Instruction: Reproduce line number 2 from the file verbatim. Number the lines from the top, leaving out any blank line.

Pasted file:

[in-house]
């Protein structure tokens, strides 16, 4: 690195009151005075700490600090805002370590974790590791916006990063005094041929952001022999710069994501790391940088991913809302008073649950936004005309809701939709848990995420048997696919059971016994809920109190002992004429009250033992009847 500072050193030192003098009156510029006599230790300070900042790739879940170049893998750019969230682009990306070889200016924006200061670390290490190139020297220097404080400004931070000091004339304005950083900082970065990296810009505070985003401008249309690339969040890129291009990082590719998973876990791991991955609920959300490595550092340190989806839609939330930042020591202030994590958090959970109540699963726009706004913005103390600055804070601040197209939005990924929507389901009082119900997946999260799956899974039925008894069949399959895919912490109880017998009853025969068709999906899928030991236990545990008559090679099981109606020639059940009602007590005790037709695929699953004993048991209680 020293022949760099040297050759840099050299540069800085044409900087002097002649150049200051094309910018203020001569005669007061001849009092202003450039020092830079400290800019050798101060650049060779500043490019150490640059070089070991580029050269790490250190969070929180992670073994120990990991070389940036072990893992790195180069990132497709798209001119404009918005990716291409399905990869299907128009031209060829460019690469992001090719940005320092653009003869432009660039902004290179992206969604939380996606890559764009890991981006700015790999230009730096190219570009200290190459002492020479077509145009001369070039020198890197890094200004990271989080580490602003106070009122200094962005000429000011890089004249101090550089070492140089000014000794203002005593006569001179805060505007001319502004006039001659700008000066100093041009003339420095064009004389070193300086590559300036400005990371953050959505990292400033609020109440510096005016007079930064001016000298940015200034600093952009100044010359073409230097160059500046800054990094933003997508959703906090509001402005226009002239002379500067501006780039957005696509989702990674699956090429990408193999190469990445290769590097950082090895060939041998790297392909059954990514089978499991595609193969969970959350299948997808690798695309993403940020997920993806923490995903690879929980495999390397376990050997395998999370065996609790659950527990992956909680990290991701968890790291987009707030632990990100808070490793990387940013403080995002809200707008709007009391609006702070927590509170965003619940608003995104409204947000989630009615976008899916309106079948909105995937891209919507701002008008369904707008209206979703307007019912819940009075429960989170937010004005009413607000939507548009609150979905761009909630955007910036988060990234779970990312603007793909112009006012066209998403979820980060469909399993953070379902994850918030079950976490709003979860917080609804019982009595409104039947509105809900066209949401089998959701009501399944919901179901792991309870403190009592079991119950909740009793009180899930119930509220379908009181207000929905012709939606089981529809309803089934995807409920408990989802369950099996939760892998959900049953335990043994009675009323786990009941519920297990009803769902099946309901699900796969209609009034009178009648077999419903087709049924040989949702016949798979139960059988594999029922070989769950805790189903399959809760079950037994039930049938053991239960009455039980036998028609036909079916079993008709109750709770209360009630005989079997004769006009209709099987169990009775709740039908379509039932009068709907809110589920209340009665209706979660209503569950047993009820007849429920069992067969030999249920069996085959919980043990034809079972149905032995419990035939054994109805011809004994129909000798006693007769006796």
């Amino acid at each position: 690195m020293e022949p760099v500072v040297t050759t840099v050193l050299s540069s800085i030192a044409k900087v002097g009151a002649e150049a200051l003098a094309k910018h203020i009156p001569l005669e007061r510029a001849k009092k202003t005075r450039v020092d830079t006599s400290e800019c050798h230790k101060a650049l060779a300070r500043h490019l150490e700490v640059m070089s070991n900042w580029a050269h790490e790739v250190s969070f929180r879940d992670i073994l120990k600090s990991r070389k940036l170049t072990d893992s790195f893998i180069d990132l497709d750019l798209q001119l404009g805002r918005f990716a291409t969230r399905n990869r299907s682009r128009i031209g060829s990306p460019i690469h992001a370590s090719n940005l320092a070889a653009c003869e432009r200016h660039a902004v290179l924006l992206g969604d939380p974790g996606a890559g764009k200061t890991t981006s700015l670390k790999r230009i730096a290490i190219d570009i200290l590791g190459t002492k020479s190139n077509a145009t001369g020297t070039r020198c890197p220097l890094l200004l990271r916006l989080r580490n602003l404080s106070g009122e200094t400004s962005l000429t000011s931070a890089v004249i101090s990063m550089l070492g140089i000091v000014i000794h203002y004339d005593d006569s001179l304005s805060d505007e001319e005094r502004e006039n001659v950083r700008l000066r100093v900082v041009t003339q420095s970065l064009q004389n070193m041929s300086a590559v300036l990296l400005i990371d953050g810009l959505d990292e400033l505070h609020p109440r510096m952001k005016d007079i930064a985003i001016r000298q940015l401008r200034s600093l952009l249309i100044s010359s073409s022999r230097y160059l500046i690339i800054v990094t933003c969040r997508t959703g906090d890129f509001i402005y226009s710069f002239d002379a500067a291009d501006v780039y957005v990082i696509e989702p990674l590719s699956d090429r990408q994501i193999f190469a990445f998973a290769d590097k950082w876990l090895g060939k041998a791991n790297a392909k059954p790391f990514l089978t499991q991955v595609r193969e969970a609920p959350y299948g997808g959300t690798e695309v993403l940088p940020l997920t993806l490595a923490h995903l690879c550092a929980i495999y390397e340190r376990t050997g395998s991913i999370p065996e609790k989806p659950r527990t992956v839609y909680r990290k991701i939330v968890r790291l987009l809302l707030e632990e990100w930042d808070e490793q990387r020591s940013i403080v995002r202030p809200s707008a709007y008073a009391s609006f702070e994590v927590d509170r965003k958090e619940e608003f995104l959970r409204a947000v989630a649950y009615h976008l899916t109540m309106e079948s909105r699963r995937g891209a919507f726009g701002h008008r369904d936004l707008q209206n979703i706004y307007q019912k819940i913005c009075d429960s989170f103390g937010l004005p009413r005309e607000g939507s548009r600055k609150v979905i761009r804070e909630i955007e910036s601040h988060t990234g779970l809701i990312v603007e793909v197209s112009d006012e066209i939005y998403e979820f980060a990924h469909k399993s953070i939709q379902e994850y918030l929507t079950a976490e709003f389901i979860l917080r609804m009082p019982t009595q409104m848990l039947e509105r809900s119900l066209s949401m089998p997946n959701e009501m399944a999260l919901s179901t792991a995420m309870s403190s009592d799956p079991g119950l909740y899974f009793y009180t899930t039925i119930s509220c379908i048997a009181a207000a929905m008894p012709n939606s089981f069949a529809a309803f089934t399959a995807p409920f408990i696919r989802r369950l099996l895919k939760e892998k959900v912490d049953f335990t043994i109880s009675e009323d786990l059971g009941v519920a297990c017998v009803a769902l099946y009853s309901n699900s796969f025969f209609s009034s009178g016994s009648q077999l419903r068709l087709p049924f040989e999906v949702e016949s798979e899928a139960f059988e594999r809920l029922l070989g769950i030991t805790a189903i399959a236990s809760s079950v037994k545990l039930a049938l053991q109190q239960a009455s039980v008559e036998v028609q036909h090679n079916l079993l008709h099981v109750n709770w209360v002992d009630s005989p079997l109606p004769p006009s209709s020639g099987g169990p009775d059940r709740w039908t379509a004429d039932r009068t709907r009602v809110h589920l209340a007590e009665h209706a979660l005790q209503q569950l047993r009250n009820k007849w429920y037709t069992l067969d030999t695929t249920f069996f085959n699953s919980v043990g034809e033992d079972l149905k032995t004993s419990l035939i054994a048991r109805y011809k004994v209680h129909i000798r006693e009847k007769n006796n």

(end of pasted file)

């Protein structure tokens, strides 16, 4: 690195009151005075700490600090805002370590974790590791916006990063005094041929952001022999710069994501790391940088991913809302008073649950936004005309809701939709848990995420048997696919059971016994809920109190002992004429009250033992009847 500072050193030192003098009156510029006599230790300070900042790739879940170049893998750019969230682009990306070889200016924006200061670390290490190139020297220097404080400004931070000091004339304005950083900082970065990296810009505070985003401008249309690339969040890129291009990082590719998973876990791991991955609920959300490595550092340190989806839609939330930042020591202030994590958090959970109540699963726009706004913005103390600055804070601040197209939005990924929507389901009082119900997946999260799956899974039925008894069949399959895919912490109880017998009853025969068709999906899928030991236990545990008559090679099981109606020639059940009602007590005790037709695929699953004993048991209680 020293022949760099040297050759840099050299540069800085044409900087002097002649150049200051094309910018203020001569005669007061001849009092202003450039020092830079400290800019050798101060650049060779500043490019150490640059070089070991580029050269790490250190969070929180992670073994120990990991070389940036072990893992790195180069990132497709798209001119404009918005990716291409399905990869299907128009031209060829460019690469992001090719940005320092653009003869432009660039902004290179992206969604939380996606890559764009890991981006700015790999230009730096190219570009200290190459002492020479077509145009001369070039020198890197890094200004990271989080580490602003106070009122200094962005000429000011890089004249101090550089070492140089000014000794203002005593006569001179805060505007001319502004006039001659700008000066100093041009003339420095064009004389070193300086590559300036400005990371953050959505990292400033609020109440510096005016007079930064001016000298940015200034600093952009100044010359073409230097160059500046800054990094933003997508959703906090509001402005226009002239002379500067501006780039957005696509989702990674699956090429990408193999190469990445290769590097950082090895060939041998790297392909059954990514089978499991595609193969969970959350299948997808690798695309993403940020997920993806923490995903690879929980495999390397376990050997395998999370065996609790659950527990992956909680990290991701968890790291987009707030632990990100808070490793990387940013403080995002809200707008709007009391609006702070927590509170965003619940608003995104409204947000989630009615976008899916309106079948909105995937891209919507701002008008369904707008209206979703307007019912819940009075429960989170937010004005009413607000939507548009609150979905761009909630955007910036988060990234779970990312603007793909112009006012066209998403979820980060469909399993953070379902994850918030079950976490709003979860917080609804019982009595409104039947509105809900066209949401089998959701009501399944919901179901792991309870403190009592079991119950909740009793009180899930119930509220379908009181207000929905012709939606089981529809309803089934995807409920408990989802369950099996939760892998959900049953335990043994009675009323786990009941519920297990009803769902099946309901699900796969209609009034009178009648077999419903087709049924040989949702016949798979139960059988594999029922070989769950805790189903399959809760079950037994039930049938053991239960009455039980036998028609036909079916079993008709109750709770209360009630005989079997004769006009209709099987169990009775709740039908379509039932009068709907809110589920209340009665209706979660209503569950047993009820007849429920069992067969030999249920069996085959919980043990034809079972149905032995419990035939054994109805011809004994129909000798006693007769006796």